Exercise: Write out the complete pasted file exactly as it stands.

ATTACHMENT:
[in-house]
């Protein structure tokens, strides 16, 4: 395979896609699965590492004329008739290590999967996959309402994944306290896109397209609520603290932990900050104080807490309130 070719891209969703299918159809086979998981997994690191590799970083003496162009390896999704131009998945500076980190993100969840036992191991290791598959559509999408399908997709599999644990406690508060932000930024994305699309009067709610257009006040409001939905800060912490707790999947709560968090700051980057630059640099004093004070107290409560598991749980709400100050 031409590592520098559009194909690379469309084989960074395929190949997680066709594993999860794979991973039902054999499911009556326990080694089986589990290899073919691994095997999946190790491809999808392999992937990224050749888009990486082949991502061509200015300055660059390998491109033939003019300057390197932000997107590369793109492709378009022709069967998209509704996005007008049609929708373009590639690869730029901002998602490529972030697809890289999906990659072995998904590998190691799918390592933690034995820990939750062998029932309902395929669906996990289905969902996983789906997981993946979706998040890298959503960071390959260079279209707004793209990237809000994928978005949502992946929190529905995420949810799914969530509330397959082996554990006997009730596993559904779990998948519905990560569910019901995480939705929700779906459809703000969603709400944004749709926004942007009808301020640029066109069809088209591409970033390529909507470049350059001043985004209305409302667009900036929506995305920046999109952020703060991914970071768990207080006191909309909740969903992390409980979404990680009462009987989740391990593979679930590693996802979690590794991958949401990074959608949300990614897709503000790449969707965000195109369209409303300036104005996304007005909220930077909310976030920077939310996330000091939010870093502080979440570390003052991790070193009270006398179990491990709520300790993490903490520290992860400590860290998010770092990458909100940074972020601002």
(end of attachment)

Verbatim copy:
[in-house]
């Protein structure tokens, strides 16, 4: 395979896609699965590492004329008739290590999967996959309402994944306290896109397209609520603290932990900050104080807490309130 070719891209969703299918159809086979998981997994690191590799970083003496162009390896999704131009998945500076980190993100969840036992191991290791598959559509999408399908997709599999644990406690508060932000930024994305699309009067709610257009006040409001939905800060912490707790999947709560968090700051980057630059640099004093004070107290409560598991749980709400100050 031409590592520098559009194909690379469309084989960074395929190949997680066709594993999860794979991973039902054999499911009556326990080694089986589990290899073919691994095997999946190790491809999808392999992937990224050749888009990486082949991502061509200015300055660059390998491109033939003019300057390197932000997107590369793109492709378009022709069967998209509704996005007008049609929708373009590639690869730029901002998602490529972030697809890289999906990659072995998904590998190691799918390592933690034995820990939750062998029932309902395929669906996990289905969902996983789906997981993946979706998040890298959503960071390959260079279209707004793209990237809000994928978005949502992946929190529905995420949810799914969530509330397959082996554990006997009730596993559904779990998948519905990560569910019901995480939705929700779906459809703000969603709400944004749709926004942007009808301020640029066109069809088209591409970033390529909507470049350059001043985004209305409302667009900036929506995305920046999109952020703060991914970071768990207080006191909309909740969903992390409980979404990680009462009987989740391990593979679930590693996802979690590794991958949401990074959608949300990614897709503000790449969707965000195109369209409303300036104005996304007005909220930077909310976030920077939310996330000091939010870093502080979440570390003052991790070193009270006398179990491990709520300790993490903490520290992860400590860290998010770092990458909100940074972020601002």